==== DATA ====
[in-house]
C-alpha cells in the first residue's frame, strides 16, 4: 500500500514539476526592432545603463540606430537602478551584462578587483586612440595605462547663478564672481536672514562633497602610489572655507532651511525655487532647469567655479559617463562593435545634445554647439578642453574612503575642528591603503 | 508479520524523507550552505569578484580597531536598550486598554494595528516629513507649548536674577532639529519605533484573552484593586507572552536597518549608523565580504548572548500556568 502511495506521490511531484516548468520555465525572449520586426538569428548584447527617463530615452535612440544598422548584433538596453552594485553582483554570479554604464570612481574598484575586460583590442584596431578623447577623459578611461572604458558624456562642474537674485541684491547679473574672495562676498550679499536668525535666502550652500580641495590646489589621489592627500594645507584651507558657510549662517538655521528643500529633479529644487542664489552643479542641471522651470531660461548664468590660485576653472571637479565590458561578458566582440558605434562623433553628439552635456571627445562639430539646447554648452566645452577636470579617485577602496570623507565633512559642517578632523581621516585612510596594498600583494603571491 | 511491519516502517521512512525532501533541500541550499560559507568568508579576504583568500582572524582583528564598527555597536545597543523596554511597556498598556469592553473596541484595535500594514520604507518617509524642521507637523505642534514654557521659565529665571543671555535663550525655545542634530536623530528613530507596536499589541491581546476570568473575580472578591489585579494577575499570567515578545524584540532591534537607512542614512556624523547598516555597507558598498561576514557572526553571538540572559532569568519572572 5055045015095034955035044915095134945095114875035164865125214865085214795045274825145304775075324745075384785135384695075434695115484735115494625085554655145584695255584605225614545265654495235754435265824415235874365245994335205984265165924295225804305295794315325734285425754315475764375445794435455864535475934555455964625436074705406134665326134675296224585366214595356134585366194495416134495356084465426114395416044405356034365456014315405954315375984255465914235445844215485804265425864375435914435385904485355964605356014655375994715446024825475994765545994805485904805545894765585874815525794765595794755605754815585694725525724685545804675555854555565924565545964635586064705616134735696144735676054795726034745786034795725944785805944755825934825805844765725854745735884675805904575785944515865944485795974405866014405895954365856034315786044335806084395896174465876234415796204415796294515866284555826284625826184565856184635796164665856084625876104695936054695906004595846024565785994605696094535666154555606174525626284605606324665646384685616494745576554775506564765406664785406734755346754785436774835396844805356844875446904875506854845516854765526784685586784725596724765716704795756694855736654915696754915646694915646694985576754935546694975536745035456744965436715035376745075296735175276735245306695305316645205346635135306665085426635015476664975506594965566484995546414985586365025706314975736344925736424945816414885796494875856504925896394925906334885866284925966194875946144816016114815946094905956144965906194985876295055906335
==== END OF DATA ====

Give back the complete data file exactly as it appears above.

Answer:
[in-house]
C-alpha cells in the first residue's frame, strides 16, 4: 500500500514539476526592432545603463540606430537602478551584462578587483586612440595605462547663478564672481536672514562633497602610489572655507532651511525655487532647469567655479559617463562593435545634445554647439578642453574612503575642528591603503 | 508479520524523507550552505569578484580597531536598550486598554494595528516629513507649548536674577532639529519605533484573552484593586507572552536597518549608523565580504548572548500556568 502511495506521490511531484516548468520555465525572449520586426538569428548584447527617463530615452535612440544598422548584433538596453552594485553582483554570479554604464570612481574598484575586460583590442584596431578623447577623459578611461572604458558624456562642474537674485541684491547679473574672495562676498550679499536668525535666502550652500580641495590646489589621489592627500594645507584651507558657510549662517538655521528643500529633479529644487542664489552643479542641471522651470531660461548664468590660485576653472571637479565590458561578458566582440558605434562623433553628439552635456571627445562639430539646447554648452566645452577636470579617485577602496570623507565633512559642517578632523581621516585612510596594498600583494603571491 | 511491519516502517521512512525532501533541500541550499560559507568568508579576504583568500582572524582583528564598527555597536545597543523596554511597556498598556469592553473596541484595535500594514520604507518617509524642521507637523505642534514654557521659565529665571543671555535663550525655545542634530536623530528613530507596536499589541491581546476570568473575580472578591489585579494577575499570567515578545524584540532591534537607512542614512556624523547598516555597507558598498561576514557572526553571538540572559532569568519572572 5055045015095034955035044915095134945095114875035164865125214865085214795045274825145304775075324745075384785135384695075434695115484735115494625085554655145584695255584605225614545265654495235754435265824415235874365245994335205984265165924295225804305295794315325734285425754315475764375445794435455864535475934555455964625436074705406134665326134675296224585366214595356134585366194495416134495356084465426114395416044405356034365456014315405954315375984255465914235445844215485804265425864375435914435385904485355964605356014655375994715446024825475994765545994805485904805545894765585874815525794765595794755605754815585694725525724685545804675555854555565924565545964635586064705616134735696144735676054795726034745786034795725944785805944755825934825805844765725854745735884675805904575785944515865944485795974405866014405895954365856034315786044335806084395896174465876234415796204415796294515866284555826284625826184565856184635796164665856084625876104695936054695906004595846024565785994605696094535666154555606174525626284605606324665646384685616494745576554775506564765406664785406734755346754785436774835396844805356844875446904875506854845516854765526784685586784725596724765716704795756694855736654915696754915646694915646694985576754935546694975536745035456744965436715035376745075296735175276735245306695305316645205346635135306665085426635015476664975506594965566484995546414985586365025706314975736344925736424945816414885796494875856504925896394925906334885866284925966194875946144816016114815946094905956144965906194985876295055906335